Fire-resistant cables have been developed in order to withstand harsh working conditions with extremely hot temperatures and even fires. That’s an incredibly important aspect that everyone should be aware of because you always want to increase the safety of any building or installation. Fire-resistant and flame-retardant cables are the basis of this, and even though their names are often used interchangeably, there are some differences between the two. Also, there are a few different types of cables to be aware of.
Levels of Resistance
There is always the risk of fire or heat-related incidents, which is why if you want the cables to operate even within fire conditions then you definitely want to choose fire rated cables. However, it’s a bit more nuanced than that because there are a few different levels of resistance that you should be aware of. Those are:
- Heat resistant cables, which operate as normal during high temperatures, but not fires;
- Fire-resistant, which operate normally even under fire, and;
- Flame retardant, which won’t operate in fire, but will actively suppress the fire from spreading.
Heat Resistant Cables
The first on the list are heat resistant cables, which are sometimes called high temperature wires. They might not be guaranteed to work when they are wholly exposed to flame, but their advantage is that they will not melt even under very high temperatures. In most homes, the typical wiring that’s used can withstand temperatures from 70 to 120°C, whereas heat resistant cables can easily operate in the range of 125 to 260°C, and can even significantly cool down in a short span of time.
Fire Resistant Cables
Here is where most people have trouble distinguishing the types of cables, as fire resistant cables are entirely separate from the heat resistant ones. These types of cables can operate for extended periods of time when they’re in flame conditions but will not actively suppress or prevent any risk of a fire catching on the wiring in the first place. However, their job is to not melt at all when there is a fire around them, so they do passively prevent any further fire from happening. They are also able to operate with nearly 100% efficiency even under fire conditions.
Flame Retardant Cables
Flame retardancy, or flammability, refers to how easy the plastic in a cable can catch fire. The tricky aspect of flame retardant cables is that there is some overlap with them and heat or fire-resistant cables because the most important part of flame retardant cables is the material they’re made of. If the cable is made out of quality materials, then it will be able to not catch on fire because they’re designed to either slow down or completely prevent fire from spreading further. Also, under the right conditions, such as moderate flame intensity and proper insulation materials, the cable will fully extinguish on its own.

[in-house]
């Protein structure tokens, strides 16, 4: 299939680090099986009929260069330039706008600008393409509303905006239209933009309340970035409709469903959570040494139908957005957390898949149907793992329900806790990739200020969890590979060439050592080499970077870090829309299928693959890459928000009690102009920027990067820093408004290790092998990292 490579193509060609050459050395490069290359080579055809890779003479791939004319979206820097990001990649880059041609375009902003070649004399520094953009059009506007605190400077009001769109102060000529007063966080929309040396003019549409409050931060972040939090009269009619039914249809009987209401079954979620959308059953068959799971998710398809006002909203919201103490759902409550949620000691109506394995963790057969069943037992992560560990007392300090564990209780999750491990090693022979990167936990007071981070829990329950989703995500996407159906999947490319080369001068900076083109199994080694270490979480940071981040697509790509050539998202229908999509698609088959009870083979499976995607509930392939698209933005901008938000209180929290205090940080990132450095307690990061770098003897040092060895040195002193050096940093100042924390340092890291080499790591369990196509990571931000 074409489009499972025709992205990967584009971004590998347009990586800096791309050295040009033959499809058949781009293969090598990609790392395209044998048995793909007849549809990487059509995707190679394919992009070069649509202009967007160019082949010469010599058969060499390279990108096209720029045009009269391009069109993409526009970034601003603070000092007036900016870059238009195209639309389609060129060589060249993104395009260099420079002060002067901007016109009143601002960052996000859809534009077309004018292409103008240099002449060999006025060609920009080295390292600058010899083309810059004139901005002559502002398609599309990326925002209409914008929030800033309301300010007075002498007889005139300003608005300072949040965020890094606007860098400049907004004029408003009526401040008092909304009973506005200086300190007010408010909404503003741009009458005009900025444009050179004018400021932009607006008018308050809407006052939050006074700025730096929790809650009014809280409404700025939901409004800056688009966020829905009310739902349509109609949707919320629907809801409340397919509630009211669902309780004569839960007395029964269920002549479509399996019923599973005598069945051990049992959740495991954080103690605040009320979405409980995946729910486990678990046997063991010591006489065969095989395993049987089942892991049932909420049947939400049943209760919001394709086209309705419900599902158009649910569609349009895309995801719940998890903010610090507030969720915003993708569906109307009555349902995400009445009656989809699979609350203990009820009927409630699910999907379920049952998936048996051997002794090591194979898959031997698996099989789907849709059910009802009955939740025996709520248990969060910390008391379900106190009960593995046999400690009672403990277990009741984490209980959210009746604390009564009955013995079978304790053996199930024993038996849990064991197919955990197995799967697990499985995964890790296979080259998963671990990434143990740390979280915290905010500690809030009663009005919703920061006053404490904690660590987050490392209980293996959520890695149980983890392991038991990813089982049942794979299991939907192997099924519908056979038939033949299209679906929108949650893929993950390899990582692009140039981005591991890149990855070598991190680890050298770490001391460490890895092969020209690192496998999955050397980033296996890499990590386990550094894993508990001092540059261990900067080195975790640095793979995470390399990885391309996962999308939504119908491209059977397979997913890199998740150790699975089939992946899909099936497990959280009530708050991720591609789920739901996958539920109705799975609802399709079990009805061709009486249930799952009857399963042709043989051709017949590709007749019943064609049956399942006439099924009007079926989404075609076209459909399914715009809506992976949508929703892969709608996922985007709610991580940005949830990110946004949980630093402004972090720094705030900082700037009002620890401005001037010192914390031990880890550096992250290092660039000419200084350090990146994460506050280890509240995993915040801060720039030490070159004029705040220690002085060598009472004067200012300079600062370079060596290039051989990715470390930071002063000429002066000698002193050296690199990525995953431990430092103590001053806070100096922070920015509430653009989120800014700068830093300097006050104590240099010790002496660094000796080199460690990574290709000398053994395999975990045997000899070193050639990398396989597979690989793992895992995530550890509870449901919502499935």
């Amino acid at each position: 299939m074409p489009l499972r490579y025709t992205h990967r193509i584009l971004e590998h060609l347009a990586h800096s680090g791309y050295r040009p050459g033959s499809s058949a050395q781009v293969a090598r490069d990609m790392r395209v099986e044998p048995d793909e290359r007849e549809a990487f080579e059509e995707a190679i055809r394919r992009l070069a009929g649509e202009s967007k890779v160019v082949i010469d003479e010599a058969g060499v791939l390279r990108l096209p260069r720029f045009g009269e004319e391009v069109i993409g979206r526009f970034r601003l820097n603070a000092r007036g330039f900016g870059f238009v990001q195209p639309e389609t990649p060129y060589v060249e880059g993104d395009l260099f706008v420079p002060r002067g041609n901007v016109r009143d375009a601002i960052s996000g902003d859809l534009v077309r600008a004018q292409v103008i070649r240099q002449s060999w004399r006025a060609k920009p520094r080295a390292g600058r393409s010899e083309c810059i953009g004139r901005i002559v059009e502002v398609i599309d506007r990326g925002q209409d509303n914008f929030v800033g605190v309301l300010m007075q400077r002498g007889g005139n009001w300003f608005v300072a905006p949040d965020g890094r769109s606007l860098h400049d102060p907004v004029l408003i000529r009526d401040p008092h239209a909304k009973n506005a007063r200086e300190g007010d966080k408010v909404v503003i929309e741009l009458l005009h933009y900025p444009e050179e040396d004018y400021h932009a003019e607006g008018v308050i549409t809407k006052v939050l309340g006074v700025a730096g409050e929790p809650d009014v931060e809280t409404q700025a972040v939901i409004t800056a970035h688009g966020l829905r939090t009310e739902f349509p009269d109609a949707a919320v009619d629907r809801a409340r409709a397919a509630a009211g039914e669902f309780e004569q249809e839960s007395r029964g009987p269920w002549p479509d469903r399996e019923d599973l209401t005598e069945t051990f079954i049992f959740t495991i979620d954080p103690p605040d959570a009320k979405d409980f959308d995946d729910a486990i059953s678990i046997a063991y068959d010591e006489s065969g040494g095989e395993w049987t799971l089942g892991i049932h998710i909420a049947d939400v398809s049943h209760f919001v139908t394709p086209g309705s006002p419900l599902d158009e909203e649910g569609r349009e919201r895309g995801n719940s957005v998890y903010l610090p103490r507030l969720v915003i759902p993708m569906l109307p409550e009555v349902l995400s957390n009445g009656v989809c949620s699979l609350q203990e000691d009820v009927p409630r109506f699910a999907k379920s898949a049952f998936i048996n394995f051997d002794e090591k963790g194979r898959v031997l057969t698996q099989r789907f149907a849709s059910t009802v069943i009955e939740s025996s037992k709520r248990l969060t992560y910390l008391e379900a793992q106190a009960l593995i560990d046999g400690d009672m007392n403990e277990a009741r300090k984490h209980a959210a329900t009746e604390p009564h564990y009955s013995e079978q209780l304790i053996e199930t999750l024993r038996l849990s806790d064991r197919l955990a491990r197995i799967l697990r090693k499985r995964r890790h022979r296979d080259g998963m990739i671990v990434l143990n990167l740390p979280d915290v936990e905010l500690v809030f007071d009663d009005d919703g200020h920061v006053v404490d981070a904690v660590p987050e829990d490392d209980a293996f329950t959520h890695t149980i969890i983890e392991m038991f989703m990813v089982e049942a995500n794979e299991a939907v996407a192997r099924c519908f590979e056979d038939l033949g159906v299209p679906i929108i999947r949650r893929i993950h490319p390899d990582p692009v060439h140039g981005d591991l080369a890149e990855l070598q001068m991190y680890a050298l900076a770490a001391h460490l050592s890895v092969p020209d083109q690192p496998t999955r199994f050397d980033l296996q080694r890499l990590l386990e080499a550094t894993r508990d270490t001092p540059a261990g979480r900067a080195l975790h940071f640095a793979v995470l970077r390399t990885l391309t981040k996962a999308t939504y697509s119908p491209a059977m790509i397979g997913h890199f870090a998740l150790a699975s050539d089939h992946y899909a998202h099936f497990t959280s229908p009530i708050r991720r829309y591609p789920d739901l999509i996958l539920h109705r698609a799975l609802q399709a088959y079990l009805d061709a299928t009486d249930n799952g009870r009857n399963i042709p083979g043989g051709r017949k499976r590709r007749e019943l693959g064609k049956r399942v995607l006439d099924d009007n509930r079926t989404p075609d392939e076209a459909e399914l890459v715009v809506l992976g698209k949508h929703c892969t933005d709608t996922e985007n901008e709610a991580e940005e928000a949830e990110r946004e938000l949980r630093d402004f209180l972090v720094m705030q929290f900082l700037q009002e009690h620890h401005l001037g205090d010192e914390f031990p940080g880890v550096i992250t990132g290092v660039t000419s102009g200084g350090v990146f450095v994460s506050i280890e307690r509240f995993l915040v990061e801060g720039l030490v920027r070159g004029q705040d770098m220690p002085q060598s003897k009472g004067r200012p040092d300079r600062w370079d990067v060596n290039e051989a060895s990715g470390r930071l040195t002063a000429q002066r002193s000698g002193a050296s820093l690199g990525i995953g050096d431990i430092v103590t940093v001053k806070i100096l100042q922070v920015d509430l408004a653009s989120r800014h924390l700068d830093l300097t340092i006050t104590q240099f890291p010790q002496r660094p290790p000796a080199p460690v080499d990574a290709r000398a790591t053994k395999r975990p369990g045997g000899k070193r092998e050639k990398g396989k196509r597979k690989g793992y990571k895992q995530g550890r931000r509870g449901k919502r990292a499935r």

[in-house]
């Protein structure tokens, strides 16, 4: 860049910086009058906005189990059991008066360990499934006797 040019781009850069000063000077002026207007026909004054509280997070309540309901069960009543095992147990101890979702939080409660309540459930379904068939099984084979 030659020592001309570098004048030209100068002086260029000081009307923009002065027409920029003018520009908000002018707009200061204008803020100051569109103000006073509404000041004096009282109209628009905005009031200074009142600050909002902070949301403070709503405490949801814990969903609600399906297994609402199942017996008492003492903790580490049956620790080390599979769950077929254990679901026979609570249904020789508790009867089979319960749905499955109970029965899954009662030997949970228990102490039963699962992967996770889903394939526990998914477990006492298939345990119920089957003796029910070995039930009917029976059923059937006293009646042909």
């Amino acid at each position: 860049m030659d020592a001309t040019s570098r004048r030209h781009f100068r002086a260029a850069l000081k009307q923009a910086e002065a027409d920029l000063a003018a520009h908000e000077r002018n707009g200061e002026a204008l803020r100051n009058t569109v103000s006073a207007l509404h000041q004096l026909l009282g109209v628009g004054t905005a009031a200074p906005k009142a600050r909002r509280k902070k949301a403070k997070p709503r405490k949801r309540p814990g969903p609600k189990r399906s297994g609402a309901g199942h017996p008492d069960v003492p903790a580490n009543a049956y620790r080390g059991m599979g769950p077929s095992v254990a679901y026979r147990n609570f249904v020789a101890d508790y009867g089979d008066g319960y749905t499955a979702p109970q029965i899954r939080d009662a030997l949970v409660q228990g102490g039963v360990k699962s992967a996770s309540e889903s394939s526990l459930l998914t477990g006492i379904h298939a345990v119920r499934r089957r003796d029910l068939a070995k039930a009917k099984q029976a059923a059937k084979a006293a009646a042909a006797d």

Flame propagation, or sometimes called flame spread, is referred to the way the cable is burning when in flames. Flame spread is significantly different from flammability because the spread properties will always vary from design to design of cables, even if on the surface everything appears the same. That means that even the tiniest change in design can have entirely different ramifications in how the flames spread once the cable is on fire. This mostly comes down to the amount of air and volume of plastic in the cable itself. The way it’s typically measured is by testing the smallest, median, and largest cables in order to make sure that the concept still passes even when some things are changed, such as material thickness and the cable compound ratio.
Mineral Insulated Cables
This is an incredibly old design that dates since the late 19th century and is still in use today. Don’t let its age fool you, MI Cables have a reputation of being more than capable for the job. They have a metal cover that shields the wires from oxidation, which makes them extra safe for locations that are either wet or have a lot of chemicals around. They are extra durable too. They will not burn and are resistant to high temperatures too, but the main downside is that they’re difficult to install.
One of the main benefits of MC Cables is their variety, as most of them are made out of three insulated wires that are shielded by aluminium, and they can also come in three different sizes, such as 10, 12, and 14 gauge. They are also quite easy to work with compared to other cables and are significantly more affordable. That makes them very attractive fire rated cables that can be used in pretty much all surroundings.
Safety from fires should the number one concern whenever there is any wiring installed. Improper installation of wires can cause a lot of damage, and might even prove fatal if left unchecked, which is why fire rated cables have become such an important aspect of all installations. Just make sure that you’re using the right cables for the job and have calculated the risk of fire when choosing to install fire-resistant cables, as that might make a huge difference down the line.